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Isaiah, Eliphaz and Bildad

So, the second Day of Awe is almost over.

Wash you, make you clean; put away the evil of your doings from before mine eyes; cease to do evil; Learn to do well; seek judgment, relieve the oppressed, judge the fatherless, plead for the widow.

I said, yesterday, that I liked to think of the injunction to wash as being part of returning to the community, such as the requirement to wash after ritual impurity. A year ago, I made the distinction between washing away past sins, and making one’s self clean for the future. Today… well, I’m not sure.

I did what I do, when I’m not sure about a verse, and go clicky-clicky through the concordance, which is why I like the Blue Letter Bible site so much. It’s a kind of Bibliomancy for me, really. Anyway, the word in question (zakah) is used only eight times in the Scripture. And of those other seven, five are used in a negative sense. In Psalms 119:9, the Psalmist asks Wherewithal shall a young man cleanse his way? and answers by taking heed thereto according to thy word. There are people who do so, the Psalmist declares, and they are Blessed, and he hopes to become one of them. He has some difficulty, but he still clearly believes that it is possible.

That’s not the opinion of Job’s friend Eliphaz, who (in Job 15:14) asks rhetorically What is man, that he should be clean? Or the opinion of Job’s other friend Bildad, who (in Job 25:4) asks rhetorically How then can man be justified with God? or how can he be clean that is born of a woman? Sure, those characters exist to be wrong, but they are echoed by the writer of Proverbs, who (in Proverbs 20:9 asks Who can say, I have made my heart clean, I am pure from my sin? And again with the rhetorical question is Micah (6:11) asking Shall I count them pure with the wicked balances, and with the bag of deceitful weights?

Are all seven of the other instances rhetorical questions? No, they are not. We have two left, both from the Psalms. And, like Micah, they don’t speak generally about the possibility of cleansing, but about whether certain people have been cleansed. The Psalmist, however, is as usual talking about himself. In 73:13, he says Verily I have cleansed my heart in vain, and washed my hands in innocency. Meaning not that he had failed to cleanse his heart, as far as I can tell, but that doing so gave him no immediate satisfaction, as the wicked were still flourishing. And in 51:4, he says, in his woe, Against thee, thee only, have I sinned, and done this evil in thy sight: that thou mightest be justified when thou speakest, and be clear when thou judgest. I do not understand, now, why the word for cleansed is used to describe the Divine Judge in this case, but I haven’t studied the Psalms. At any rate, I think it’s clear that those are the only two cases where successful cleansing takes place described with this word.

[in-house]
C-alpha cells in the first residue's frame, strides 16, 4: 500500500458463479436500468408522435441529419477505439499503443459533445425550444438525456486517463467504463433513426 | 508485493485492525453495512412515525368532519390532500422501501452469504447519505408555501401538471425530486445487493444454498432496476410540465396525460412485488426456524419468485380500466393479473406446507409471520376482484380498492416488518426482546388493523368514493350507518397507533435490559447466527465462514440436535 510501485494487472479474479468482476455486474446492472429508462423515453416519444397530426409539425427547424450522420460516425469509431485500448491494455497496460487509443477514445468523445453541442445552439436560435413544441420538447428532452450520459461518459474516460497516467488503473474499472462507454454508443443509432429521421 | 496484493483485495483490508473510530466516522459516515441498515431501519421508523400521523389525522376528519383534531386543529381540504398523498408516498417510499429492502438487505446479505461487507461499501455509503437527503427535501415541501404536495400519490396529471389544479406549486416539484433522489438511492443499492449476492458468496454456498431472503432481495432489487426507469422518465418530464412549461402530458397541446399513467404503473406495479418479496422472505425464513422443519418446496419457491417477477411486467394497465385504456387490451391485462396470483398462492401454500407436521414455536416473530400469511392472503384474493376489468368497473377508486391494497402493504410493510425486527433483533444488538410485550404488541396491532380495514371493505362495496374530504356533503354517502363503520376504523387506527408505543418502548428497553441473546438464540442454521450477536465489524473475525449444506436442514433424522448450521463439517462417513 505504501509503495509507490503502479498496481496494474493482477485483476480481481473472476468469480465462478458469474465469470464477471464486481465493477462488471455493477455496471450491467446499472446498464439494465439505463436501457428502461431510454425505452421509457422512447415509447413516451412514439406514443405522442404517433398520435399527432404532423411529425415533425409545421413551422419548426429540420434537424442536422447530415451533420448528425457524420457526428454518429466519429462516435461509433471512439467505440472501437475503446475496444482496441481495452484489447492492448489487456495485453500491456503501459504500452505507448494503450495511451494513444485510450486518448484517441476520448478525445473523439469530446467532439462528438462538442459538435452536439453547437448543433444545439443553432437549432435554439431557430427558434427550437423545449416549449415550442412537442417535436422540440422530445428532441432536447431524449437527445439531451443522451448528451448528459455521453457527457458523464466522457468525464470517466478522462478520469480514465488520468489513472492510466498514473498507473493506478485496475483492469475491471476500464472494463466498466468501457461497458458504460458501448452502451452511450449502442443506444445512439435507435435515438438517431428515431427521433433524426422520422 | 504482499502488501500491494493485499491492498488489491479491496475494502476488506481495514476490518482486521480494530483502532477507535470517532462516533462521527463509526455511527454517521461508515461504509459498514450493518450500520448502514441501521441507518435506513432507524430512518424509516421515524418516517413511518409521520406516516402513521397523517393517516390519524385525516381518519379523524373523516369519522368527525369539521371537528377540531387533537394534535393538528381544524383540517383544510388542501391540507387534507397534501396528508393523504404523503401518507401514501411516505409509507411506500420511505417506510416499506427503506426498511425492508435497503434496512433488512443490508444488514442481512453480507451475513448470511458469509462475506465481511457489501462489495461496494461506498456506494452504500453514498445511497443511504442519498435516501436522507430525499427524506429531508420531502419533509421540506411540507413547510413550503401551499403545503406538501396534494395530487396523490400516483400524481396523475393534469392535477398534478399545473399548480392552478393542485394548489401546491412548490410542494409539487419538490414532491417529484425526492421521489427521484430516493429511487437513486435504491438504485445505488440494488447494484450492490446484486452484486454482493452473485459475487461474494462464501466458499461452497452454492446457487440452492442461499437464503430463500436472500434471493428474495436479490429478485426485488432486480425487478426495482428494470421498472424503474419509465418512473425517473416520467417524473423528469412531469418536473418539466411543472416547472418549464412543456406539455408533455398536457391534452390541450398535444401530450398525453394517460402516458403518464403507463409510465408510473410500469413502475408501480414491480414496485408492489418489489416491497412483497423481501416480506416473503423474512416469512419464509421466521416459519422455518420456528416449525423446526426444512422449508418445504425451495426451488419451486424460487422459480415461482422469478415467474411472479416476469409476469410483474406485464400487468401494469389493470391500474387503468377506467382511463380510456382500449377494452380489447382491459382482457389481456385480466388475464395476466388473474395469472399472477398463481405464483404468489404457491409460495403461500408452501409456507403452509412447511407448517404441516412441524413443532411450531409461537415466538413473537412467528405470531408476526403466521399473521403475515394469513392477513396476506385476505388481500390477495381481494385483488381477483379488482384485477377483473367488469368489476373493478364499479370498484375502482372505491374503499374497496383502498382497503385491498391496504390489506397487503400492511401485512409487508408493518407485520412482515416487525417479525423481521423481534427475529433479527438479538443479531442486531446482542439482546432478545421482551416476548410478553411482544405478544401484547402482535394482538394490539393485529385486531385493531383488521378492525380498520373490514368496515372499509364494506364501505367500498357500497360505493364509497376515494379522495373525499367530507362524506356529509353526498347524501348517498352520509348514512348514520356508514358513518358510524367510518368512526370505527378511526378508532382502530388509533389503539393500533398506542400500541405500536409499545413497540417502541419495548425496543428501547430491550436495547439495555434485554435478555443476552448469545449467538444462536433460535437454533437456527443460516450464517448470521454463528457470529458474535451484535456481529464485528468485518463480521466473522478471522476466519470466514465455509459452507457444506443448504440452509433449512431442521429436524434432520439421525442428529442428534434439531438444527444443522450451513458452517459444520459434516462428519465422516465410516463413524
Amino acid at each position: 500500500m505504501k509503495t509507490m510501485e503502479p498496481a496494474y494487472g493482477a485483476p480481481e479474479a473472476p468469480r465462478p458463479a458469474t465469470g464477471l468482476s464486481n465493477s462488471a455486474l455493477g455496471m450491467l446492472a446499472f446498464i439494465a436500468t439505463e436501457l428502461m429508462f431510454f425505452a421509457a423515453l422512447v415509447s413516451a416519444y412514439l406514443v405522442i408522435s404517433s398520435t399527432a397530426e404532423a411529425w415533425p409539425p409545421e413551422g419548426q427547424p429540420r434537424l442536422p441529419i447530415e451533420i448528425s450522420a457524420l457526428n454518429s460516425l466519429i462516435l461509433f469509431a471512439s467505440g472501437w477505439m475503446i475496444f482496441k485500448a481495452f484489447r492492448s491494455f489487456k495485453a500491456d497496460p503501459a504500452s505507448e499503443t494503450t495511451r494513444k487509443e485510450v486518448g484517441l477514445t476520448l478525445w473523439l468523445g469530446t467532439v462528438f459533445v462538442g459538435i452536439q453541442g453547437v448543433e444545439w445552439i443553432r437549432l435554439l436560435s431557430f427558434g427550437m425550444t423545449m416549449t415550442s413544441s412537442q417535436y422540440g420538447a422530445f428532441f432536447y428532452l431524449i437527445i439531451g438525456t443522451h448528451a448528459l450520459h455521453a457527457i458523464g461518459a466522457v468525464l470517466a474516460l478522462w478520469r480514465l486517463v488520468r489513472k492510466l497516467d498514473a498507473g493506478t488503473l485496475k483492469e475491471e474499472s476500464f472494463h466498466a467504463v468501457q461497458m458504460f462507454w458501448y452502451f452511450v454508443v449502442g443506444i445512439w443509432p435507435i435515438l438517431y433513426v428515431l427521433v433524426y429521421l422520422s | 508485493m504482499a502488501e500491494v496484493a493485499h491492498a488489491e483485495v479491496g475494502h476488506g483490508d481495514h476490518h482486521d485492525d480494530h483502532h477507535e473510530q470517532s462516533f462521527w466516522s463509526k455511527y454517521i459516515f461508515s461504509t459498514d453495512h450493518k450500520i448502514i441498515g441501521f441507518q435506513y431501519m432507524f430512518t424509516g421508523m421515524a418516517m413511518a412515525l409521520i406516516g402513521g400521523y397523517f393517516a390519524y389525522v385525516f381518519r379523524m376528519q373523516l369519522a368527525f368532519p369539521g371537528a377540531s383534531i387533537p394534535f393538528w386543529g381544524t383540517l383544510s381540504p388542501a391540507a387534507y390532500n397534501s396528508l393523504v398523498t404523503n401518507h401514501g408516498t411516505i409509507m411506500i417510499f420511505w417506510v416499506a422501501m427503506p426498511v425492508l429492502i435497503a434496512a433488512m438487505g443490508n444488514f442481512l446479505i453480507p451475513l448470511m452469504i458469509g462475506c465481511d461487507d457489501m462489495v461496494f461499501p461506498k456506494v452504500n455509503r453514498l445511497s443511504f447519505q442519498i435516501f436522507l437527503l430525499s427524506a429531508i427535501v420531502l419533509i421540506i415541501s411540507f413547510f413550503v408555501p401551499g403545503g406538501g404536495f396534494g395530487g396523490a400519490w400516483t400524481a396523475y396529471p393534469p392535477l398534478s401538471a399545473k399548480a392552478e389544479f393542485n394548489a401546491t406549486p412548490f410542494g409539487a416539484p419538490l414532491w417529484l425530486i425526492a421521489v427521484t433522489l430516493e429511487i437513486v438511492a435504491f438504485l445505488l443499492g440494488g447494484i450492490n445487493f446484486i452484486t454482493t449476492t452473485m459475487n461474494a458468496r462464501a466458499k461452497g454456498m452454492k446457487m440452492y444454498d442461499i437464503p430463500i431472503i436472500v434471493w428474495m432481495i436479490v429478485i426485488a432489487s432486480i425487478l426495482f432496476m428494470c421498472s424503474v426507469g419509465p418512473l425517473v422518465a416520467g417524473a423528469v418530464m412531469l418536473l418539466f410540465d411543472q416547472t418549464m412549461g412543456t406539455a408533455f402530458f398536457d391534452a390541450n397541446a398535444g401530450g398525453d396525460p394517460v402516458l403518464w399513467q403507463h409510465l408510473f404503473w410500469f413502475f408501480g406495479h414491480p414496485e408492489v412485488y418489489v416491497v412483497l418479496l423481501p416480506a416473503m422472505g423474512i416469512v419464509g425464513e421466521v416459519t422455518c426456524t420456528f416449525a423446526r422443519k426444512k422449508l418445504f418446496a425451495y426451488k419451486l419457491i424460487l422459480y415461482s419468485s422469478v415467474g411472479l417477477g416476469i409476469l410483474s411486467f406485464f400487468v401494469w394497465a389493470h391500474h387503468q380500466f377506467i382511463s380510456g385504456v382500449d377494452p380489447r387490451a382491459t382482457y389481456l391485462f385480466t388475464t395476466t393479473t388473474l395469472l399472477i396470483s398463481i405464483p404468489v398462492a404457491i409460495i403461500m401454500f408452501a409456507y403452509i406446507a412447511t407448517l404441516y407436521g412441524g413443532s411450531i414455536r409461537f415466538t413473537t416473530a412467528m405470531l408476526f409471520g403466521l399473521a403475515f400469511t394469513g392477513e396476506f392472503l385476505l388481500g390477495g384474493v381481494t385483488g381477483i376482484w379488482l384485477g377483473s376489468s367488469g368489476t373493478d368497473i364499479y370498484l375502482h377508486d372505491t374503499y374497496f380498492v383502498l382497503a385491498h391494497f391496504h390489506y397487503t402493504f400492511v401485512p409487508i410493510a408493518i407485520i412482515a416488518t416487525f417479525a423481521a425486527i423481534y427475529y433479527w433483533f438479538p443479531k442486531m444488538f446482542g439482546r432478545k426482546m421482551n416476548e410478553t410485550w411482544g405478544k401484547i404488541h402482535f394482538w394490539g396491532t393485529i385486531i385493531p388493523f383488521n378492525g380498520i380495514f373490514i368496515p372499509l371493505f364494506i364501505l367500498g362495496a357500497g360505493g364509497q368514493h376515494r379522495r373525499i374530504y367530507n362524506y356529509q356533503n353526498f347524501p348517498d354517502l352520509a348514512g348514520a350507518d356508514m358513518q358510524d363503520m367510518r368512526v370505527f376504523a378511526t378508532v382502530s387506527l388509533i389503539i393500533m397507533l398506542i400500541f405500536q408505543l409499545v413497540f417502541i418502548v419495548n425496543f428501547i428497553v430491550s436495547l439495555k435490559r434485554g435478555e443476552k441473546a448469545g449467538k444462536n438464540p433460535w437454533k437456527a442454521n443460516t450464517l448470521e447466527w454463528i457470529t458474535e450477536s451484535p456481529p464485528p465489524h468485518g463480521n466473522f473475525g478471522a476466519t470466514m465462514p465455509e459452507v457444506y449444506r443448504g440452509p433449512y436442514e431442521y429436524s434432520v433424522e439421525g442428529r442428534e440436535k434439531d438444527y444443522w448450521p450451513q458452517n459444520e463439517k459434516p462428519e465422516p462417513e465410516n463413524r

What does this tell us? Well, one reading would be that when Isaiah tells us to make ourselves clean he doesn’t expect us to succeed at that. Does that help? Why would he say it—why would he turn a word used primarily to talk about how people fail at a thing, and use it for the only time in Scripture as an imperative? If we both, Isaiah and I, know that I am not going to actually make myself clean with all my washing, why tell me to do it at all?

I’m going to say that for me, this year, the answer is: because Divine mercy is not dependent on our deserving it. We can’t, honestly, ever get to the point where we deserve to be inscribed in the Book of Life because we are so meritorious. Not because of people are so terrible, but because the reward is so great. Life! Life! How could anyone do enough to deserve that? How could we get wash ourselves clean enough to be clean enough for that?

But that doesn’t mean that we should, like Eliphaz and Bildad, just shrug and say how can humans be clean? and give up. I think—this year—that Isaiah is saying don’t be like them, but keep trying. There’s a verse from the Avot that I keep going back to, in the context of social justice. Rabbi Tarfon says The work is not upon thee to finish, nor art thou free to desist from it, and I have always found that very moving. In this case, I think, Isaiah is saying: you aren’t going to be clean, but you aren’t free to desist from cleaning.

In some ways, I think that’s a great attitude to take up in the Days of Awe. Look, in two weeks, I’m not going to be a different person. I will still struggle with my laziness and pride; I will still have bad habits and foolishness. I shouldn’t fool myself that this year, as my prayers rise to the gates of Heaven, as the Divine seals the Book, I will be finished with my work of t’shuvah or t’zedakah or t’filah. Or that I will ever be finished with them. Isaiah is not holding out that false hope. But neither is he letting me off the hook. It’s impossible; so what? The reward is not contingent on my success, only on my accepting the task.

Tolerabimus quod tolerare debemus,

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